Vehicle-to-Vehicle (V2V) is another significant connected car technology shaping the future of intelligent transportation and smart cities. Current cutting-edge ultrasonic, radar and camera technologies that allow a vehicle to see and analyze its surroundings and make safe decisions while driving rely mostly on sensors, which have limited range. When it comes to hidden objects and unexpected behavior from other vehicles, these systems run into the same problems as humans do—although they react much quicker. V2V communications systems can correct this weakness by letting cars speak with one another directly and share information about their position, speed and status. With intersection movement assist (IMA), left turn assist (LTA) and the ability to see farther and enhance the level of predictability, V2V technologies are expected to have a big impact on road safety.
Vehicles connecting to everything
Vehicle-to-Everything communications, or V2X, combines V2I, V2V, V2P (vehicle-to-pedestrian) and V2N (vehicle-to-network, which connects to cellular infrastructure and the cloud) and extends those benefits to others on the roadway. With Wi-Fi and 5G serving as the backbone, V2X enhances automation with capabilities that will further improve safety and transportation infrastructure. Functions include:
● Informing autonomous vehicles of out-of-sight vehicles
● Warning distracted pedestrians of oncoming traffic
● Delivering alerts for weather and road conditions to drivers
Trial V2X projects are well underway across America in places such as Las Vegas, Utah and Georgia, where a pilot program was launched halfway between Atlanta and Montgomery, Alabama, along an 18-mile stretch of Interstate 85 known as The Ray, named after industrial sustainability champion Ray C. Anderson. According to technology partner Panasonic, the section serves as a “living laboratory for technologies that make driving safer, smarter and more sustainable” and a “proving ground for reinventing what a highway could and should be.”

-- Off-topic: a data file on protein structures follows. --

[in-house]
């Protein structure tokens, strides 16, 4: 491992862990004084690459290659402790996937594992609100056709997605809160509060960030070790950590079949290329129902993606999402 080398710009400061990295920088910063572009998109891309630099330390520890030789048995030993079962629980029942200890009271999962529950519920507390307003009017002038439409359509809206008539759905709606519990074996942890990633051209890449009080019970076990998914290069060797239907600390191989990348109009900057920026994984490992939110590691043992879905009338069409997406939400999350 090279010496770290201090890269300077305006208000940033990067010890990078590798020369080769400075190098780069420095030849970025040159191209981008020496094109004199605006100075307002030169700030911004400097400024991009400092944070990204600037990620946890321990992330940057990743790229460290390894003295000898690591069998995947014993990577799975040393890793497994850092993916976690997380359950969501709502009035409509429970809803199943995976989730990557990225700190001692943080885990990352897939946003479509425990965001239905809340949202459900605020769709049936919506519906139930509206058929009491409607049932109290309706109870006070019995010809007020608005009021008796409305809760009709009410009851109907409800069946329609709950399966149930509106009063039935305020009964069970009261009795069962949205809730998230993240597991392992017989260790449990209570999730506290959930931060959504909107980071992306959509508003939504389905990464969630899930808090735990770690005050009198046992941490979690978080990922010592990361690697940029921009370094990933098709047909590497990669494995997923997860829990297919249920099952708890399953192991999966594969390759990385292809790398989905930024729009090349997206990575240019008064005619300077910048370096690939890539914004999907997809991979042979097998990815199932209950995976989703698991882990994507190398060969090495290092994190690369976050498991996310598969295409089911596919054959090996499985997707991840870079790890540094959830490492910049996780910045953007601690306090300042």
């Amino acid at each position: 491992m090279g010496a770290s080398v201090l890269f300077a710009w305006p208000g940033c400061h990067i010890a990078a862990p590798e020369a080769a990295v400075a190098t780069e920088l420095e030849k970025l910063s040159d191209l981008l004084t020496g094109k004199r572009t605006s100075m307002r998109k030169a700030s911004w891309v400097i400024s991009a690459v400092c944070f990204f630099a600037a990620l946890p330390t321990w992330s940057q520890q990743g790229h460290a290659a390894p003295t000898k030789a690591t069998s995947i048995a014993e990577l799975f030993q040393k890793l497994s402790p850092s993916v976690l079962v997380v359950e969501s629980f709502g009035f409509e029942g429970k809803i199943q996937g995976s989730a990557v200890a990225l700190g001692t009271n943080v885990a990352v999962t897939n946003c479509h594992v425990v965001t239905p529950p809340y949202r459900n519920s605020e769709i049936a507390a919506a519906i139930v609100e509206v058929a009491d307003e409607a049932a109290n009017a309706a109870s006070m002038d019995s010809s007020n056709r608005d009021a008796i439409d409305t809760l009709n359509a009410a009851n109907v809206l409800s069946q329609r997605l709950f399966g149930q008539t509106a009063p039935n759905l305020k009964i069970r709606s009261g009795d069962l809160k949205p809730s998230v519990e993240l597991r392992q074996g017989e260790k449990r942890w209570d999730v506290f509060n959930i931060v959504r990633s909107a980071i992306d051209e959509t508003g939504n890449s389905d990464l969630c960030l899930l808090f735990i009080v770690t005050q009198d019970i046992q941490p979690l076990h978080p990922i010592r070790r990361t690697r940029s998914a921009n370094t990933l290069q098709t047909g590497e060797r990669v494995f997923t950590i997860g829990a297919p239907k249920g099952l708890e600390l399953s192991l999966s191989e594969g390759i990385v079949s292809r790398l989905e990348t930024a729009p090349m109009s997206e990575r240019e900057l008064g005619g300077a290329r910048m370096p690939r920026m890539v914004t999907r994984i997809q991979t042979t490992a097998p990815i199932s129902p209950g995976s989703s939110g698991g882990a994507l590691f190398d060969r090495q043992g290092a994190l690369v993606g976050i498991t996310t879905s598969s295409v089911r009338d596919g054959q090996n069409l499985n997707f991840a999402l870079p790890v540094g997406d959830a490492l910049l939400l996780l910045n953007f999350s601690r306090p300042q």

Connected car data communicating through a central telematics hub
Central to V2X connectivity, telematics provides a central hub for all connected car data. Though the technology has been available for decades, the latest in-cab systems are state of the art and designed to rapidly collect and transfer consistent telemetry data via V2V and V2I engagement. Today, telematics systems are being deployed for a wide range of initiatives in municipalities and states across the U.S. In September 2019, the State of Colorado’s Division of Capital Assets (DCA) announced plans to roll out a fully integrated Electric Vehicle (EV) fleet management solution to accelerate Colorado’s transition to clean energy and support the State’s Electric Vehicle Plan. Equipping government vehicles with a cutting-edge telematics platform that tracks and measures fleet efficiency, as well as conventional fuel and electricity consumption, the DCA will ensure more reliable, environmentally responsible and cost-effective fleets as the state works toward combating climate change, reducing pollution and modernizing grid infrastructure. The State of California also implemented a telematics solution as part of its goal to promote reliable, environmentally responsible and cost-effective state, municipal and county fleet while supporting several green initiatives targeted at improving fleet operations and reducing harmful environmental impact. By giving regional governments unprecedented access to a leading-edge computing and analytics platform, these states and others will have the ability to put connected-vehicle data to use within a myriad of smart city and smart state initiatives.
Click image to enlarge
Figure 3. MyGeotab is a web-based fleet management software that reports fuel usage and consumption, driver safety, road & safety risks and needed vehicle maintenance.
In the same way the audacious idea of replacing the American horse and buggy with the Model T evolved beyond what Henry Ford likely imagined, future generations of connected vehicles will inevitably be designed to do far more for than transport people from one place to another. Embedded with IoT technologies, these “sensors on wheels,” with real-time data sharing at the core, could collect and process helpful information to improve every aspect of society. As a result, traffic jams, accidents, mobility challenges and perhaps pollution will one day become a thing of the past. In the meantime, we collectively have a shared responsibility and an opportunity to find solutions that drive civilization forward.